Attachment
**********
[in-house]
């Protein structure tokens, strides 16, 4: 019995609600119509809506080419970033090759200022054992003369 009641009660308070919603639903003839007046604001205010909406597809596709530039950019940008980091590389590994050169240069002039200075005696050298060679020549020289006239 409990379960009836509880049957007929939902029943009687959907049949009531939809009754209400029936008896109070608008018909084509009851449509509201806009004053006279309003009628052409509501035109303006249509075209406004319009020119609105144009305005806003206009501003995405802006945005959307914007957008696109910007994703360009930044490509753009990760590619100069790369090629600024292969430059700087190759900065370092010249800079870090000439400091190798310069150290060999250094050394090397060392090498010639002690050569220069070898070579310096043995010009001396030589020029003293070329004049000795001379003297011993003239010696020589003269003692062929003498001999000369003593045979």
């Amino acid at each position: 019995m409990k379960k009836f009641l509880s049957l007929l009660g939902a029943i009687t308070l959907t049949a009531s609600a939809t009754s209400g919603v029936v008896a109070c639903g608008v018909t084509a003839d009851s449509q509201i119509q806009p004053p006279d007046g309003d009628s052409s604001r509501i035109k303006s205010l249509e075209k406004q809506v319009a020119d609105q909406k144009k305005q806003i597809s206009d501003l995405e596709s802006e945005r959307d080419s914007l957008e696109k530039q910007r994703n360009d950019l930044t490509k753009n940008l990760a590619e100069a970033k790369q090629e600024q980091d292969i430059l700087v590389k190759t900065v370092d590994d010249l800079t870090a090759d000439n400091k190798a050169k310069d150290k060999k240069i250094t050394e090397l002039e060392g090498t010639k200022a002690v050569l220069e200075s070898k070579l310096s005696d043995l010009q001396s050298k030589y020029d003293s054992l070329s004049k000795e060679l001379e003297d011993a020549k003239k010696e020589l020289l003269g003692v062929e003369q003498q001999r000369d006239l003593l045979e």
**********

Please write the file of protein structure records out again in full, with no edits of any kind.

[in-house]
């Protein structure tokens, strides 16, 4: 019995609600119509809506080419970033090759200022054992003369 009641009660308070919603639903003839007046604001205010909406597809596709530039950019940008980091590389590994050169240069002039200075005696050298060679020549020289006239 409990379960009836509880049957007929939902029943009687959907049949009531939809009754209400029936008896109070608008018909084509009851449509509201806009004053006279309003009628052409509501035109303006249509075209406004319009020119609105144009305005806003206009501003995405802006945005959307914007957008696109910007994703360009930044490509753009990760590619100069790369090629600024292969430059700087190759900065370092010249800079870090000439400091190798310069150290060999250094050394090397060392090498010639002690050569220069070898070579310096043995010009001396030589020029003293070329004049000795001379003297011993003239010696020589003269003692062929003498001999000369003593045979």
């Amino acid at each position: 019995m409990k379960k009836f009641l509880s049957l007929l009660g939902a029943i009687t308070l959907t049949a009531s609600a939809t009754s209400g919603v029936v008896a109070c639903g608008v018909t084509a003839d009851s449509q509201i119509q806009p004053p006279d007046g309003d009628s052409s604001r509501i035109k303006s205010l249509e075209k406004q809506v319009a020119d609105q909406k144009k305005q806003i597809s206009d501003l995405e596709s802006e945005r959307d080419s914007l957008e696109k530039q910007r994703n360009d950019l930044t490509k753009n940008l990760a590619e100069a970033k790369q090629e600024q980091d292969i430059l700087v590389k190759t900065v370092d590994d010249l800079t870090a090759d000439n400091k190798a050169k310069d150290k060999k240069i250094t050394e090397l002039e060392g090498t010639k200022a002690v050569l220069e200075s070898k070579l310096s005696d043995l010009q001396s050298k030589y020029d003293s054992l070329s004049k000795e060679l001379e003297d011993a020549k003239k010696e020589l020289l003269g003692v062929e003369q003498q001999r000369d006239l003593l045979e």